Last updated on June 21st, 2021
Neisseria meningitidis also referred to as meningococci are fastidious, aerobic Gram-negative diplococci with adjacent sides flattened (lens-shape/half-moon-shaped). Though it is a commensal of nasopharynx for immunocompetent individuals, it may cause sepsis and meningococcal meningitis in susceptible individuals.
Incidence rates of meningococcal-meningitis are generally highest in children less than five years of age and in adolescents.
N. meningitidis can be either encapsulated or not. Only encapsulated strains have the ability to invade the immunocompetent hosts.
Based on the antigenic nature of capsular polysaccharides, N. meningitidis can be typed into 13 serogroups (A-D, X-Z, 29E, W135, H-J, and L) of which five serogroups (A, B, C, Y, and W135) are associated with majority cases of invasive disease.
Pathogenesis and clinical manifestations:
The bacteria are transmitted from person-to-person through droplets of respiratory or throat secretions from carriers. Smoking, close and prolonged contact (such as kissing, sneezing or coughing) or living in close quarters with a carrier, facilitates the spread of the disease.
A number of virulence factors such as capsule, lipooligosaccharides, fimbriae, IgA1 protease, Por A, Por B proteins, etc. contribute to the pathogenesis of N.meningitidis. Find details here: Virulence factors produced by Neisseria meningitidis and their roles in pathogenesis
Once having colonized a new susceptible individual, in some cases, the organisms may breach the nasopharyngeal mucosal barrier and enter the bloodstream to cause invasive disease.
The two main clinical manifestations of invasive meningococcal disease are meningitis (75% – 80%) and septicemia (15% – 20%). Occasionally, meningococci cause other infections including pneumonia, pericarditis, conjunctivitis, endophthalmitis, septic arthritis, pelvic infection or a chronic low-grade septicaemia.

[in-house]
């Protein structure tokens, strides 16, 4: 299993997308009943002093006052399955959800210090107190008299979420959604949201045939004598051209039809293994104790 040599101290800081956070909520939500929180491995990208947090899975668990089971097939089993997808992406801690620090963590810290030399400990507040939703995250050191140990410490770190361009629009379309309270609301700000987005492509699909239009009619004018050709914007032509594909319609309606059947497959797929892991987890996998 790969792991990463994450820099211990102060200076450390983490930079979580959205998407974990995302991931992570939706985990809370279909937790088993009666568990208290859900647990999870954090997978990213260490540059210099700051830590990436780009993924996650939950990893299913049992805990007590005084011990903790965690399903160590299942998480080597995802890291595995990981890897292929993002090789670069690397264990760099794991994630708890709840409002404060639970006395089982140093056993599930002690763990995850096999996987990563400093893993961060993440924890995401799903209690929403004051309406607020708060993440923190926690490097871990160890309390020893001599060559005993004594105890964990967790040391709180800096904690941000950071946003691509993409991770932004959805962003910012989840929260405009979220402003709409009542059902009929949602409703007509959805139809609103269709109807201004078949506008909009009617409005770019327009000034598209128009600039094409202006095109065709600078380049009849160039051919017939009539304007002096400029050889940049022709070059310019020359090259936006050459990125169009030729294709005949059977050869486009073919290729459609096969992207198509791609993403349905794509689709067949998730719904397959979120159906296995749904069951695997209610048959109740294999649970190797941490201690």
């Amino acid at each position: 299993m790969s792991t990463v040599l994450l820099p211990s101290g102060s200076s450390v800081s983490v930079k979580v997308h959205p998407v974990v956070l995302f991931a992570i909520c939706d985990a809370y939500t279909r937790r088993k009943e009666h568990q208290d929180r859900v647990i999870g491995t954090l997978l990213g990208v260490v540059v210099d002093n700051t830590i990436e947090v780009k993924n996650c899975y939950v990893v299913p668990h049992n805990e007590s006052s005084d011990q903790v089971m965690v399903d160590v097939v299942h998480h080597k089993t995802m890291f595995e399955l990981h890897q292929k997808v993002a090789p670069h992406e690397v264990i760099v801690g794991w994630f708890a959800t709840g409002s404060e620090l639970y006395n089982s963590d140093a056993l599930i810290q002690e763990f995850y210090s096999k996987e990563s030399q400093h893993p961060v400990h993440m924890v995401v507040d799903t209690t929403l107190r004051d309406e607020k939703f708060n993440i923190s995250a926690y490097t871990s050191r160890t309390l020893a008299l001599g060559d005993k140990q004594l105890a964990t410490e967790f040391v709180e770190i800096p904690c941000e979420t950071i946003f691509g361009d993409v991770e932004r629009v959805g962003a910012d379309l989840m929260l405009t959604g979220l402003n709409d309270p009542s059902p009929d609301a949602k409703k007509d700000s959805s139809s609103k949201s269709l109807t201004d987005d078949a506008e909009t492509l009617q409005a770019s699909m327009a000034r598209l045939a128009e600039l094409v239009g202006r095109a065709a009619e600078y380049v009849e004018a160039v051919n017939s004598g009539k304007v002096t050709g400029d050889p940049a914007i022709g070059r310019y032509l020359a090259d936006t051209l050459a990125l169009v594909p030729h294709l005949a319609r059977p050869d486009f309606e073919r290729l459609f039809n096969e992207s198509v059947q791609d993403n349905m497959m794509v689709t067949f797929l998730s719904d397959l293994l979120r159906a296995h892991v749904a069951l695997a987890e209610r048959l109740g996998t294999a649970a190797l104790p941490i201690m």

- Meningococcal meningitis: Meningococcal meningitis, is a serious infection of the meninges that affects the brain membrane. Liberation of endotoxin (by the bacteria) into the subarachnoid space provokes a marked cytokine-mediated inflammation of the meninges. Early symptoms are fever, malaise, nausea, shivers, tachycardia, and mild headache. As the illness progresses, headache may become more pronounced, accompanied by photophobia, confusion, and vomiting (due to raised intracranial pressure), followed by coma if untreated. In newborns and babies, symptoms such as being slow or inactive, irritable, vomiting, feeding poorly, or presence of a bulging in the soft spot of the skull (anterior fontanelle) may be an indication rather than the classic symptoms.
- Septicemia: A less common but even more severe (often fatal) form of meningococcal disease is meningococcal septicaemia, which is characterized by a haemorrhagic rash and rapid circulatory collapse. Most patients become progressively ill within 24 to 48 hours, though in a few cases the disease progresses so rapidly that the patient becomes moribund or dies within a few hours of the onset of infection.
Laboratory diagnosis of Neisseria meningitidis: